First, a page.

Bull Cancer 2017 Dec 21;104(12S):S106-S111. Epub 2017 Nov 21.

Institut de cancérologie Lucien-Neuwirth, département d'hématologie clinique, 42, rue St-Étienne, Saint-Priest-en-Jarez, France. Electronic address:

Despite great improvements in the outcome of patients with lymphoma, some may still relapse or present with primary refractory disease. In these situations, allogeneic haematopoietic cell transplantation (allo-HCT) is a potentially curative option, in particular in the case of relapse after autologous stem cell transplantation. Recently, novel agents such as anti-PD1 and BTK inhibitors have started to challenge the use of allo-HCT for relapsed or refractory lymphoma. During the 2016 annual workshop of the Francophone Society of Bone Marrow Transplantation and Cellular Therapy (SFGM-TC), we performed a comprehensive review of the literature published in the last 10 years and established guidelines to clarify the indications and transplant modalities in this setting. This manuscript reports on general considerations regarding allo-HCT for lymphoma and elaborates on the use of alternative donors in this setting.
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http://dx.doi.org/10.1016/j.bulcan.2017.08.008DOI Listing
December 2017

Elimination of different leukaemia subtypes using novel CD89-specific human cytolytic fusion proteins.

Br J Haematol 2018 10 19;183(2):313-317. Epub 2017 Oct 19.

Department of Immunotherapy, Fraunhofer Institute for Molecular Biology and Applied Ecology IME, Aachen, Germany.

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http://dx.doi.org/10.1111/bjh.14971DOI Listing
October 2018

Evidence for a pre-existing telomere deficit in non-clonal hematopoietic stem cells in patients with acute myeloid leukemia.

Ann Hematol 2017 Sep 3;96(9):1457-1461. Epub 2017 Jul 3.

Department of Hematology, Oncology, Haemostaseology and Stem Cell Transplantation, RWTH Aachen University Medical Faculty, Aachen, Germany.

Telomere shortening represents an established mechanism connecting aging and cancer development. We sequentially analyzed telomere length (TL) of 49 acute myeloid leukemia (AML) patients at diagnosis (n = 24), once they achieved complete cytological remission (CCR) and/or during refractory disease or relapse and after 1-year follow-up, with all patients having at least two sequential samples. TL was analyzed by monochrome multiplex quantitative polymerase chain reaction. We have observed substantially shortened TL in the cells of patients at diagnosis compared to age-adjusted controls. In patients reaching CCR after chemotherapy, telomere shortening was less pronounced than in persistence or relapse but still significantly shortened compared to controls. We estimate patients harboring approximately 20 years of premature telomere loss compared to healthy aged-matched subjects at the time of AML onset. Our data indicate a pre-existing telomere deficit in non-clonal hematopoiesis of AML patients providing a link between age and AML development.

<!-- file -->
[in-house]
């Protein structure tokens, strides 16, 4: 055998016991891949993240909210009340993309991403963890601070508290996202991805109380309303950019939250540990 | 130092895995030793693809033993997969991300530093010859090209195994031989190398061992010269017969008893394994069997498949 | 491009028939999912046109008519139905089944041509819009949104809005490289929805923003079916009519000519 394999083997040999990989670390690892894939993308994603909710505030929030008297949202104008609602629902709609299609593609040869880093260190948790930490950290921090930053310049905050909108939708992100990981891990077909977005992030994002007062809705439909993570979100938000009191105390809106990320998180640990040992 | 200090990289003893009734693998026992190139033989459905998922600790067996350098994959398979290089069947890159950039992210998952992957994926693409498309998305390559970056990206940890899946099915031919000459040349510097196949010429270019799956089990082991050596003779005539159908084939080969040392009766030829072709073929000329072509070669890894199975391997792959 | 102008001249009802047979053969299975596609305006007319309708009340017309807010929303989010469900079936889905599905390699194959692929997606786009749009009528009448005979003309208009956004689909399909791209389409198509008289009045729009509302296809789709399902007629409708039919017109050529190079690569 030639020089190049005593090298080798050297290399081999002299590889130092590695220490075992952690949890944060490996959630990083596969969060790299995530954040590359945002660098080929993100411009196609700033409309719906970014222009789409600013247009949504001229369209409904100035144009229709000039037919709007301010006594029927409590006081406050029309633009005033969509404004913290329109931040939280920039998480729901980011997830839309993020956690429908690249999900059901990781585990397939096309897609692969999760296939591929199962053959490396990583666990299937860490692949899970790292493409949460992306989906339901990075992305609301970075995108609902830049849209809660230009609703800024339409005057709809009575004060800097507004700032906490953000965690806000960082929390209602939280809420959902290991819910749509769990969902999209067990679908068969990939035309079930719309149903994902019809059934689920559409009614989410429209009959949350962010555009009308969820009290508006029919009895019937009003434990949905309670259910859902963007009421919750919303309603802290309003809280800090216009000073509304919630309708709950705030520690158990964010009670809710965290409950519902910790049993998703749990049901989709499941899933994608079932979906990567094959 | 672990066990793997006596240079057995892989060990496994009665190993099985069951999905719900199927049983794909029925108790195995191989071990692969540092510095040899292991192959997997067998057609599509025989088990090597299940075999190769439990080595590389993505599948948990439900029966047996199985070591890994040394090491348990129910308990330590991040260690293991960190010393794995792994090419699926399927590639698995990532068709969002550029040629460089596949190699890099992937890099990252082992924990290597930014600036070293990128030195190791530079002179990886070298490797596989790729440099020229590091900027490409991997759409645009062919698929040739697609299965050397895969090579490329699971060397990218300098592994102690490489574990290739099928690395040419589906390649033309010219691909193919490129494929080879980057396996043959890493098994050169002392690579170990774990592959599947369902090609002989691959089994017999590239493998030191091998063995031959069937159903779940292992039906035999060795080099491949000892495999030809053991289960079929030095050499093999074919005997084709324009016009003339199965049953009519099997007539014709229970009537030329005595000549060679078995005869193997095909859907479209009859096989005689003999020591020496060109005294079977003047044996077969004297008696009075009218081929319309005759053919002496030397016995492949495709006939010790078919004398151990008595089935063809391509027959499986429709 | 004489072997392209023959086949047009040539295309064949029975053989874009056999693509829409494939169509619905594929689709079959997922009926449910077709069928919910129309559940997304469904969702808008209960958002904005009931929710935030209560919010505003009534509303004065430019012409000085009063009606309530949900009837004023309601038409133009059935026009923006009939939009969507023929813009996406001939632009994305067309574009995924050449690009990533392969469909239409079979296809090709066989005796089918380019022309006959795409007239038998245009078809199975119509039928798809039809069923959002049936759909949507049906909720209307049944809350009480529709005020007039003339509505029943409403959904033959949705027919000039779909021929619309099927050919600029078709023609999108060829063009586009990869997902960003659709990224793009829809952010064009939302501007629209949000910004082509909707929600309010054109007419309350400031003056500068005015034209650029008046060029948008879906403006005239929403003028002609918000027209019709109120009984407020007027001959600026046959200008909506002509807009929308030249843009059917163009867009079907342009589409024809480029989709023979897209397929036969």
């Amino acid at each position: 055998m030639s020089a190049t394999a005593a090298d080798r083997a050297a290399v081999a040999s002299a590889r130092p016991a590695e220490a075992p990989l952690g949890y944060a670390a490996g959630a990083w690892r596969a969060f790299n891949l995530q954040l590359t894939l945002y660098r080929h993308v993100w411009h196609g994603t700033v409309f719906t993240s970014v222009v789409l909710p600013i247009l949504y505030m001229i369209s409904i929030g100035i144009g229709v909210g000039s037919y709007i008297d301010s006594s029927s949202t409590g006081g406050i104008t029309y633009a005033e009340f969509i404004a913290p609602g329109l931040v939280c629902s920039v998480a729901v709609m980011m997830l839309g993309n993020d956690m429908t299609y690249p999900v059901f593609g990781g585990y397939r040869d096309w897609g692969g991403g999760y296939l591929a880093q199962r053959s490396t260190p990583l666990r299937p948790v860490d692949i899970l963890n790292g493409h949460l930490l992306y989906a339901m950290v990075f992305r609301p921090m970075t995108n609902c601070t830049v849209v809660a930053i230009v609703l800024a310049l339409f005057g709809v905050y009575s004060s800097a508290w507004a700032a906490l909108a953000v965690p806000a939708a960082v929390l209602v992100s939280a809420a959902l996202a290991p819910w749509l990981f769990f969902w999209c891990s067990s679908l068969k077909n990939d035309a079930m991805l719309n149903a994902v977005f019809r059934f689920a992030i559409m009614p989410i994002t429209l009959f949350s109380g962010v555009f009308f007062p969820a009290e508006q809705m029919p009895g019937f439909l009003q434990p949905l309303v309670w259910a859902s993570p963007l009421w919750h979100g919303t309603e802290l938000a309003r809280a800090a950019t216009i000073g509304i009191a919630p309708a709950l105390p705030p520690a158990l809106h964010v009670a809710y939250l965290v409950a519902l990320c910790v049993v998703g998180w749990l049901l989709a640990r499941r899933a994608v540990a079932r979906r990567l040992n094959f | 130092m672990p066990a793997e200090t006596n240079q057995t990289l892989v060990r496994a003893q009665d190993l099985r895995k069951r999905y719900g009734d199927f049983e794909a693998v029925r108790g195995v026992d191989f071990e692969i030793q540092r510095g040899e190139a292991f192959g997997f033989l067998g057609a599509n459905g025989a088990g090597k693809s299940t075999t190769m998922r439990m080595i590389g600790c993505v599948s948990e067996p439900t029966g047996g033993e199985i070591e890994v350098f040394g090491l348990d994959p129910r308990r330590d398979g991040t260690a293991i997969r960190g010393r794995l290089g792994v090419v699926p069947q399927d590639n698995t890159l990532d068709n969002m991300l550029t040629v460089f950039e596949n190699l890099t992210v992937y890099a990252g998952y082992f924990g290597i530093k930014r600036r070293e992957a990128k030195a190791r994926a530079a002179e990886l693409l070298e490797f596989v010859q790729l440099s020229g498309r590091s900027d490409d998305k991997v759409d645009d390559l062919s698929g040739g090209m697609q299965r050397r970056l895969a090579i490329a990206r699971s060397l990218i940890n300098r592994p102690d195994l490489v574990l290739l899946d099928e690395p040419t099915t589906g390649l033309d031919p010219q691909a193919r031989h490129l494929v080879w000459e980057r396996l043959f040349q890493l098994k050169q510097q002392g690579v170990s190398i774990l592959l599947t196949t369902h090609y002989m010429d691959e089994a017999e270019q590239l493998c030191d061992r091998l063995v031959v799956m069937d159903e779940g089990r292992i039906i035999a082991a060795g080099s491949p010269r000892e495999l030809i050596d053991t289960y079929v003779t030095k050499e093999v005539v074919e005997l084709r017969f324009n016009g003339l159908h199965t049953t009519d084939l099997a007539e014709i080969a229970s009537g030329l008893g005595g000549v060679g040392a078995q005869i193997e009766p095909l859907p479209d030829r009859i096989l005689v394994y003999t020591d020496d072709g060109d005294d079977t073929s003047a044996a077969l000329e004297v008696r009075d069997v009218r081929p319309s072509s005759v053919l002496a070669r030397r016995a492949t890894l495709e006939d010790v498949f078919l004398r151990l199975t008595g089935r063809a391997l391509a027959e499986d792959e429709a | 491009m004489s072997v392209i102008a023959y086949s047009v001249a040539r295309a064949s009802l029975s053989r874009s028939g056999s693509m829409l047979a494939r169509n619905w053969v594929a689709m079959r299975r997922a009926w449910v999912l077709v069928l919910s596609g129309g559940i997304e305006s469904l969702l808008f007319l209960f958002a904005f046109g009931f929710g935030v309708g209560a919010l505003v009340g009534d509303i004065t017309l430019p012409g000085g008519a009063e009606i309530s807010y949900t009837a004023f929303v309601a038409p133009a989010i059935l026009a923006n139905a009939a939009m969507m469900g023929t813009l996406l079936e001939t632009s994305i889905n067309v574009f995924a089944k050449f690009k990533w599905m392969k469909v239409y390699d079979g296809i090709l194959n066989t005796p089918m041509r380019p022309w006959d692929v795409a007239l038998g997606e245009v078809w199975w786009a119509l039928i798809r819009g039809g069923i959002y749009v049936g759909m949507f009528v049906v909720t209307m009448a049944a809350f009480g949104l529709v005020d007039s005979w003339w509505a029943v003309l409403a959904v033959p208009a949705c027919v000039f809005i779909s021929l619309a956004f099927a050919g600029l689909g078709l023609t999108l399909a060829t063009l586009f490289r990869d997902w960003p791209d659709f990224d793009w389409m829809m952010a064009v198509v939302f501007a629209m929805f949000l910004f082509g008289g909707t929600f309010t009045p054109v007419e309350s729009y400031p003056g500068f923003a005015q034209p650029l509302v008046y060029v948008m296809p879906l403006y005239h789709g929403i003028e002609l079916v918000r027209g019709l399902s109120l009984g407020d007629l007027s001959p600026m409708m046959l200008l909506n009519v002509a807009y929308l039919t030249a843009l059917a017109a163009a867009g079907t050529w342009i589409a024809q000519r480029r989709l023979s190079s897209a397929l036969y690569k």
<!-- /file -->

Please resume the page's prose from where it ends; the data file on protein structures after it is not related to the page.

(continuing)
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http://dx.doi.org/10.1007/s00277-017-3049-zDOI Listing
September 2017

Perioperative intravenous immunoglobulin treatment in a patient with severe acquired von Willebrand syndrome: case report and review of the literature.

Clin Case Rep 2017 05 30;5(5):664-670. Epub 2017 Mar 30.

Department of Hematology, Oncology, Hemostaseology and Stem Cell Transplantation Medical Faculty RWTH Aachen University Aachen Germany.

Acquired von Willebrand syndrome may be related to plasma cell dyscrasia and can cause severe bleeding complications. Treatment, for example, with intravenous immunoglobulins may be indicated in selected cases. Physicians treating plasma cell dyscrasia have to be aware of bleeding complications in these patients, and clarification is necessary.
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http://dx.doi.org/10.1002/ccr3.890DOI Listing
http://www.ncbi.nlm.nih.gov/pmc/articles/PMC5412814PMC
May 2017